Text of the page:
When it was announced to the world that the director of the seventh Star Wars movie, The Force Awakens, would be J.J. Abrams, it made the most sense of anyone imaginable. The task of continuing arguably the most beloved film saga of all time — while also redeeming the collective disappointment of “the prequels” — was a fool’s errand, after all.
Of course, so was rebooting Star Trek in 2009, which Abrams handled with such deft aplomb that it resurrected the entire franchise. Abrams showed the perfect flair for paying respect to a series’ roots (which a new Star Wars movie is required, by nature, to do) while also being unafraid to take bold chances (which the three most recent Star Wars movies largely failed to do).
Perhaps most anticipated about The Force Awakens has not been what the exact plot would be or how new and old characters would intertwine but how well Abrams would do with the torch that Disney passed on, after George Lucas finally released his grip. The world can now release its collective breath. J.J. Abrams’ hugely successful rescue of the series represents the truest new hope for the saga since 1977 — and in more literal ways than you may expect.
So much of the focus leading up to The Force Awakens’ release was about the return of original cast members Mark Hamill, Harrison Ford, and Carrie Fisher, playing Luke, Han, and Leia three decades since we last saw them partying with Ewoks. There was discussion about the new crop of characters played by rising stars John Boyega, Daisy Ridley, and Oscar Isaac, as well as Internet fervour over the new villain’s lightsaber, but Abrams and his team had remained tight-lipped about the plot of the movie until recently.
What’s interesting is that despite it being quite literally labelled the seventh episode of the series, it’s also an incredibly sly reboot of 1977’s A New Hope. In fact, one could go so far as to call it an out-and-out remake of the original classic. And yet, due to Abrams’ ingenuity and bold creativity, there are some — some, mind you — things that are actually even better done here than they were 38 years ago.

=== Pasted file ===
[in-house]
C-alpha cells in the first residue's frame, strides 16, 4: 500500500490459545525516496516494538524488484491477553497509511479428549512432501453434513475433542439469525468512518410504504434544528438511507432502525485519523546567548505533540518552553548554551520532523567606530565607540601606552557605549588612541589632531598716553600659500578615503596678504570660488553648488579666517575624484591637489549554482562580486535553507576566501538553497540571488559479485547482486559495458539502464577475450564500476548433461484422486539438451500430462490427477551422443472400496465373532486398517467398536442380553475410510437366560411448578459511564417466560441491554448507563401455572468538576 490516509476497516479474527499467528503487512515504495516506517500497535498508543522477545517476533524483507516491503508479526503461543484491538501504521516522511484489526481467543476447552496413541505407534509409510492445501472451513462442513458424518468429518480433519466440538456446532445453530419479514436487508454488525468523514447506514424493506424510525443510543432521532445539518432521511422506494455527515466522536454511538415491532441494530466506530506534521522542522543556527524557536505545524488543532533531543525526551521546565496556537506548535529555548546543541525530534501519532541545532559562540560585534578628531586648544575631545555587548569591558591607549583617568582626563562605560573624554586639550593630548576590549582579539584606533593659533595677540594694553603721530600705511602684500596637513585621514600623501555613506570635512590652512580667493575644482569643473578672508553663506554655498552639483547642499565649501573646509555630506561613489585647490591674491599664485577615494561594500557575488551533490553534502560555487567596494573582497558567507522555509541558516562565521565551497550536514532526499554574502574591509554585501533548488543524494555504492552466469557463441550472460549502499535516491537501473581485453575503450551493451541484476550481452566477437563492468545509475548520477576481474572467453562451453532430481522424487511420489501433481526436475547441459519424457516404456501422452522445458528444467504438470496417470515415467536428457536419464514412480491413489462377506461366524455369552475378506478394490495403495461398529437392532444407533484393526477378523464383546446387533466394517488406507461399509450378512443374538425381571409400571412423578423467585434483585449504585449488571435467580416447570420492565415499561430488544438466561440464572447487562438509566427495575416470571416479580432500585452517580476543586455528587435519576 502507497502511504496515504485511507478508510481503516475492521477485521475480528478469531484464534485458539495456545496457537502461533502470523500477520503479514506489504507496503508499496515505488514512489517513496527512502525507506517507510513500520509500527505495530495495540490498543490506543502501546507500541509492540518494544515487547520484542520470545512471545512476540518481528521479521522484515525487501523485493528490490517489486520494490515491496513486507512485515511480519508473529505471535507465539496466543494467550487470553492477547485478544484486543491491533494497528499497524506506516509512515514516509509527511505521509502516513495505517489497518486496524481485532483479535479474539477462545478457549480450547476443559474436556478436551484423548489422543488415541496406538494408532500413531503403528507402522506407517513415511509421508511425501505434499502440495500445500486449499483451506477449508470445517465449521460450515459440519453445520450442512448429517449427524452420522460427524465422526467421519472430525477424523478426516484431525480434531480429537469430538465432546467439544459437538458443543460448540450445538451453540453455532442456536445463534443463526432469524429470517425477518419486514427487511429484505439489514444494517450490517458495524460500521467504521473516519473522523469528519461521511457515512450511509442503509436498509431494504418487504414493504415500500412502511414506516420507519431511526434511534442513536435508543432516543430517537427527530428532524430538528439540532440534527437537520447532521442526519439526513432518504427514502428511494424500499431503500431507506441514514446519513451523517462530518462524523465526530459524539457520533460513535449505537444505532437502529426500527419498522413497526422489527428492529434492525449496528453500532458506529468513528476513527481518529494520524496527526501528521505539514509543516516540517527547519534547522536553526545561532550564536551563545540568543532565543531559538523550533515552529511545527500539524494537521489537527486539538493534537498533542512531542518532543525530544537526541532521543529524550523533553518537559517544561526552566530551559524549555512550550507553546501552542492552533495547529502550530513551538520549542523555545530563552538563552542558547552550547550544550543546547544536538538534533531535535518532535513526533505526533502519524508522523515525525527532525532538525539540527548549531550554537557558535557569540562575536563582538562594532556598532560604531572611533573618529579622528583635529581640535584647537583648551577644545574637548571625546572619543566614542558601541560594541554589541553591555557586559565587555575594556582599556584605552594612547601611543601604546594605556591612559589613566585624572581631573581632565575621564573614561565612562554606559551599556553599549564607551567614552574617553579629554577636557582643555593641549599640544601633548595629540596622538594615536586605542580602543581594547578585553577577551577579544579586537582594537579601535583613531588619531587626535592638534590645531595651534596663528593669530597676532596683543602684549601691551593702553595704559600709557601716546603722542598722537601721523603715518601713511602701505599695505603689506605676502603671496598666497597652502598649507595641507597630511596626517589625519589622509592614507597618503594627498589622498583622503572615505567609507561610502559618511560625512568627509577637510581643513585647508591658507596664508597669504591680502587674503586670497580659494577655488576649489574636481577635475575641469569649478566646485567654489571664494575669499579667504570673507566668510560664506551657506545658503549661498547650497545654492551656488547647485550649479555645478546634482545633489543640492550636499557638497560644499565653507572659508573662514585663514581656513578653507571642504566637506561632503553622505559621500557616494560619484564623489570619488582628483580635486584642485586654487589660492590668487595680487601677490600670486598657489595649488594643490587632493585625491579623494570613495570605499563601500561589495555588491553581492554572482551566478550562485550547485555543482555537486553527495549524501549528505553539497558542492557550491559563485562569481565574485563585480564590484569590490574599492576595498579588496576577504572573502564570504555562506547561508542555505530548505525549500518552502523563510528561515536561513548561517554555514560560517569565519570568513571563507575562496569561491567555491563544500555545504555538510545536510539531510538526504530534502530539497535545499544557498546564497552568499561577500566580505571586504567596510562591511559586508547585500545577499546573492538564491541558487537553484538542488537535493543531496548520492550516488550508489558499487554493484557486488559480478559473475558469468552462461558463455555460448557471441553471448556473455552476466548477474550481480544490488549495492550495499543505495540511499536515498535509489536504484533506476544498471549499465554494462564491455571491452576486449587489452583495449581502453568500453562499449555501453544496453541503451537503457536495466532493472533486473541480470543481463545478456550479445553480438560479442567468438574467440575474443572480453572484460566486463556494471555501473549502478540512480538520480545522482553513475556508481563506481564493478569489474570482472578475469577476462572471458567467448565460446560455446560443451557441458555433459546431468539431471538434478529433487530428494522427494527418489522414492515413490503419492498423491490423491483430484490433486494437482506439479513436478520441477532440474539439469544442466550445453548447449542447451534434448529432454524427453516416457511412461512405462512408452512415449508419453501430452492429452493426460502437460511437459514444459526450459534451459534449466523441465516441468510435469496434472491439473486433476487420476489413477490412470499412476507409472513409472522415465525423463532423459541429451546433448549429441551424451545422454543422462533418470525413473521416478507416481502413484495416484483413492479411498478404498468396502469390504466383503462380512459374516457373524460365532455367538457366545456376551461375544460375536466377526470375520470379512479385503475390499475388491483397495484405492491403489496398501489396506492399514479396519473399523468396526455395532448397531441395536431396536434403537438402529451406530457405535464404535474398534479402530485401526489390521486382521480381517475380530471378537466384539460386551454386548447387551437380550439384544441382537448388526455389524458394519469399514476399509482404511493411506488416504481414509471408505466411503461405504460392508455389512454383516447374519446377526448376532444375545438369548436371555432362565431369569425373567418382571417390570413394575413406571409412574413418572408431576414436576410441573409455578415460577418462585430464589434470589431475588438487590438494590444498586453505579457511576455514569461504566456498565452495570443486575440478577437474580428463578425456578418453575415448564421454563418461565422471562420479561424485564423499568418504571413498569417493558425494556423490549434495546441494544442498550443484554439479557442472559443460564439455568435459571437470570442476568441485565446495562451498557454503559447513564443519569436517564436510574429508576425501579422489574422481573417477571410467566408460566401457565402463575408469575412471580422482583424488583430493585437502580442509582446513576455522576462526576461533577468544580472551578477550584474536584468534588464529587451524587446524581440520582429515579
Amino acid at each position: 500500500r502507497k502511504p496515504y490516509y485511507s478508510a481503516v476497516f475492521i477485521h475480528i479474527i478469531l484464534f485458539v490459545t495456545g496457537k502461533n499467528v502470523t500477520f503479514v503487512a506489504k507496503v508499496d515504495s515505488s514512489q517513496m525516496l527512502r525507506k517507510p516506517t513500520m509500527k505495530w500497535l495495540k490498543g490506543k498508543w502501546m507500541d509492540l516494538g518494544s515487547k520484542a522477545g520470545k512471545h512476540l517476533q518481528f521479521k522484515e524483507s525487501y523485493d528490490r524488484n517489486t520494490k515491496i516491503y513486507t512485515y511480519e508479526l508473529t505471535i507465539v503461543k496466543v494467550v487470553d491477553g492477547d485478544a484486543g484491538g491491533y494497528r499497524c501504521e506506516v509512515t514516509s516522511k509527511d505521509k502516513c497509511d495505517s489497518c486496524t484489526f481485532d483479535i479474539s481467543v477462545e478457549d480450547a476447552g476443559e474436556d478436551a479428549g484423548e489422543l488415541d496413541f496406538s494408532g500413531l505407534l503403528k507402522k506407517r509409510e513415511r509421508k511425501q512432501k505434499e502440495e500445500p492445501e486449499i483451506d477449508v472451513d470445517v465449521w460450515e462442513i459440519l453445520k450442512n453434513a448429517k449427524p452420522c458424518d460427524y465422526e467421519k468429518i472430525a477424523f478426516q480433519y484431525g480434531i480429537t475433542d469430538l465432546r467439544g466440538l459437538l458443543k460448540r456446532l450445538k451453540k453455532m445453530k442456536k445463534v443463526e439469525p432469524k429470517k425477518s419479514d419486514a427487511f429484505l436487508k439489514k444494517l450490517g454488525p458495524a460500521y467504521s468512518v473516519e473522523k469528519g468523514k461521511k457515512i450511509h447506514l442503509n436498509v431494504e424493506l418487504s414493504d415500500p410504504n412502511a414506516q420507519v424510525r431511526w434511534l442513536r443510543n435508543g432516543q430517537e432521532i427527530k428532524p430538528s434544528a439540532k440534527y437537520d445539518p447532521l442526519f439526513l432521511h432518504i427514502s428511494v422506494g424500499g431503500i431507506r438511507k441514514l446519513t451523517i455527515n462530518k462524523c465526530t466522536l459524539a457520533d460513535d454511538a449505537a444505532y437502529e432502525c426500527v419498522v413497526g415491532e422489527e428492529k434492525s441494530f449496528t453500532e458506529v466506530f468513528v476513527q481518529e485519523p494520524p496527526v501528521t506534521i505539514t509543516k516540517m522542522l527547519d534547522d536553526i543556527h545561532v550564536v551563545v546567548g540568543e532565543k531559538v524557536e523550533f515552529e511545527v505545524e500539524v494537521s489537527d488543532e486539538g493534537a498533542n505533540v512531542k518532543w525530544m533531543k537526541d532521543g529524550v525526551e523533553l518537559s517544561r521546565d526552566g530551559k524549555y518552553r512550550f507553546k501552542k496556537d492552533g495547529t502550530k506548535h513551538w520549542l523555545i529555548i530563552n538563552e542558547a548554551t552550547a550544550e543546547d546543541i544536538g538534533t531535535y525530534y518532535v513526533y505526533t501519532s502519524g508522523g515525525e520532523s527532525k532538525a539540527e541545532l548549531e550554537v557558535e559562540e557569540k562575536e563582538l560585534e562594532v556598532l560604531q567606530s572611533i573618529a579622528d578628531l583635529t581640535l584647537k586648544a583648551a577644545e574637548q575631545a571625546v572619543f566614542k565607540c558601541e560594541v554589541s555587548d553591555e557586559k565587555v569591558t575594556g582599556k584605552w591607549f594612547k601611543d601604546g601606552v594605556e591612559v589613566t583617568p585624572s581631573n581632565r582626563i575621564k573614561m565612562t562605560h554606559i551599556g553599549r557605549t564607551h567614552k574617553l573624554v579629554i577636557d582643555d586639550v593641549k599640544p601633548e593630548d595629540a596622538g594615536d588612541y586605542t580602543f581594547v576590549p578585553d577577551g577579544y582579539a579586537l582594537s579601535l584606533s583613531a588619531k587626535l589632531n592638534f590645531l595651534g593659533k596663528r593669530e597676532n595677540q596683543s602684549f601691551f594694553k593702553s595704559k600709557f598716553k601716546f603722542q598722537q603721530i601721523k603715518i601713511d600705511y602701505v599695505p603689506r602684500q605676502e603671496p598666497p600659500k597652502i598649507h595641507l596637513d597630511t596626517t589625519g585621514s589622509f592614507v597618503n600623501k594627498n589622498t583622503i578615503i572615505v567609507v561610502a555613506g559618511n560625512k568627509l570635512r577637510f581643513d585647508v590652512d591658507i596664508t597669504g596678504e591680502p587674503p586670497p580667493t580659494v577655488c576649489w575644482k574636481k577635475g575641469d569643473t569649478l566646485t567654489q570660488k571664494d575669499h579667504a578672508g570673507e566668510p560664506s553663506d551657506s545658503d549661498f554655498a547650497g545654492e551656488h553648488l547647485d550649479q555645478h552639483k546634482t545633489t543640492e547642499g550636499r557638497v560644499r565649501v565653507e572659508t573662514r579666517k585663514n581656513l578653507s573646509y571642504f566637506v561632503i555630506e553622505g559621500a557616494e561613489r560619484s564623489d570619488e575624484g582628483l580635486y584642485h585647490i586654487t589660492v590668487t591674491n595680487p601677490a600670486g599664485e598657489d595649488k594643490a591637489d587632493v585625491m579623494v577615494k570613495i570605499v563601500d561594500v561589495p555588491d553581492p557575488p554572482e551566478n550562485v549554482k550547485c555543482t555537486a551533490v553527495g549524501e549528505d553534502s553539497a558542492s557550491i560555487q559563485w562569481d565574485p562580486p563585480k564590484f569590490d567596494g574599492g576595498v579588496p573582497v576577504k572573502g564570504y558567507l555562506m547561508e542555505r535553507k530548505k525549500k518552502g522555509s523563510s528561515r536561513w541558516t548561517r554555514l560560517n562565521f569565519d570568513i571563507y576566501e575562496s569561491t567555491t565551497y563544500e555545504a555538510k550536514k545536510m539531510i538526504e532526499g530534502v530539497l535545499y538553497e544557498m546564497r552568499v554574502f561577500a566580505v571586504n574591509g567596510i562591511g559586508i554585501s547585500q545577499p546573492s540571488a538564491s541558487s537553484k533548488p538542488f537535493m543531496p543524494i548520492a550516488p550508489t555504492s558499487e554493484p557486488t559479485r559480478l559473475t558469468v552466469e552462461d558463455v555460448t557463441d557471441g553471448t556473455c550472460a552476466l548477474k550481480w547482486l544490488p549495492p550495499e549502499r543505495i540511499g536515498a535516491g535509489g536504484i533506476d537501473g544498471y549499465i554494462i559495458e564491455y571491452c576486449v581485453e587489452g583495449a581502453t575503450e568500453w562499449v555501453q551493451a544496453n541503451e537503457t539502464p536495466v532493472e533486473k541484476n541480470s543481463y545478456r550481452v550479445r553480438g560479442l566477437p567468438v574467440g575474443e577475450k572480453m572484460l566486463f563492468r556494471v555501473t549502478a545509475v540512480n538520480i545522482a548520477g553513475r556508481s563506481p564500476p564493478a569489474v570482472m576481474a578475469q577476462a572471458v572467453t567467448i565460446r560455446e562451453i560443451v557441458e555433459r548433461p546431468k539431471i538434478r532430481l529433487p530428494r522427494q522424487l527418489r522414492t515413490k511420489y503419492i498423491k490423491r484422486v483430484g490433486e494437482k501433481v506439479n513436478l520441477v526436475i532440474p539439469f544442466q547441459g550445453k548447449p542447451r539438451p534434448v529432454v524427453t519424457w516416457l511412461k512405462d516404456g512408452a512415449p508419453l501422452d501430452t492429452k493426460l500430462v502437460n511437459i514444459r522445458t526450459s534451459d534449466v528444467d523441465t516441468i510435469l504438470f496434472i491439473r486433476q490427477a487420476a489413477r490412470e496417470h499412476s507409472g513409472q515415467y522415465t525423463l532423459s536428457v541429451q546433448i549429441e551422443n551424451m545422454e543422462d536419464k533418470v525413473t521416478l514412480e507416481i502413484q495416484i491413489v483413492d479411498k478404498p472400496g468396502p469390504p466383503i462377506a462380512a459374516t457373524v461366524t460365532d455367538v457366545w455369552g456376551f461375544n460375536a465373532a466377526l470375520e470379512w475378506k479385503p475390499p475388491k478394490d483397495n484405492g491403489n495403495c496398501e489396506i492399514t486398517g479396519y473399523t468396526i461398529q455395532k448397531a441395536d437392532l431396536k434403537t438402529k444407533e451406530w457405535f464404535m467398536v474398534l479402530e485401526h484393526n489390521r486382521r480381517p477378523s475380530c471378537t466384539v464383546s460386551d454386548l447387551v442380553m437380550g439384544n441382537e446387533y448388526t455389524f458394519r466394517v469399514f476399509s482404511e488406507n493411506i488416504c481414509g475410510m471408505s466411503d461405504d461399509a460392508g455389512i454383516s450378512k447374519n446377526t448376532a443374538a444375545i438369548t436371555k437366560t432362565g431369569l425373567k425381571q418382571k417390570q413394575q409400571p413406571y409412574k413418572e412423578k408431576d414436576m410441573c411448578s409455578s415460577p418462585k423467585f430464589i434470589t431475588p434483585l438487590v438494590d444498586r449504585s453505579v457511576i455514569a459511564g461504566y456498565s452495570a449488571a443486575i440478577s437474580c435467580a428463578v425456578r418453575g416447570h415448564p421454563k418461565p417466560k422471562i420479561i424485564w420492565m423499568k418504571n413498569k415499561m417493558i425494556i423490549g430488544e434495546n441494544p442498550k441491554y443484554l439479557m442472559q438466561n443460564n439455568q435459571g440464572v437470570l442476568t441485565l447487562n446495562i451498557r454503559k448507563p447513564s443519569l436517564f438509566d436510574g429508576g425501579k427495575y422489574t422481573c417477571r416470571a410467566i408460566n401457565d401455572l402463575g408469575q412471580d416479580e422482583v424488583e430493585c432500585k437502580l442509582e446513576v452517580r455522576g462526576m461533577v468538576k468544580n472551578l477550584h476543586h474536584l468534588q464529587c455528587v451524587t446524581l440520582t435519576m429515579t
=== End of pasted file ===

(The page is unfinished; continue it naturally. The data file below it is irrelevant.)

Rey (Ridley) lives on a desert planet, scraping by as she waits for her life to begin. She soon finds herself on an interplanetary journey with the cocksure Finn (Boyega), with the mission of returning a secret map hidden within a droid. This time, though, the wise old man who guides them along the way and introduces them to the Force isn’t Obi-Wan Kenobi — it’s Han Solo.
Meanwhile, the masked villain Kylo Ren (Adam Driver) — whose backstory promises to be more interesting than Darth Vader’s himself — rules over Starkiller Base (so called only because the more appropriately upsized moniker Death Planet was probably too on-the-nose), a world-destroying weapon used as the ruling hammer of the evil First Order.
Abrams’ shrewdness never fails to impress, and in retrospect, he figured out the only way to crack a sequel that seemed doomed to let people down. By adhering to the formula and path laid out in the first Star Wars movie, he keeps enough familiarity that you instinctively warm up to it. Combined with the fact he’s not afraid to make bold, unpopular changes to established canon — this is the man who destroyed the planet Vulcan in his Star Trek reboot, after all — it’s the perfect mix of old and new.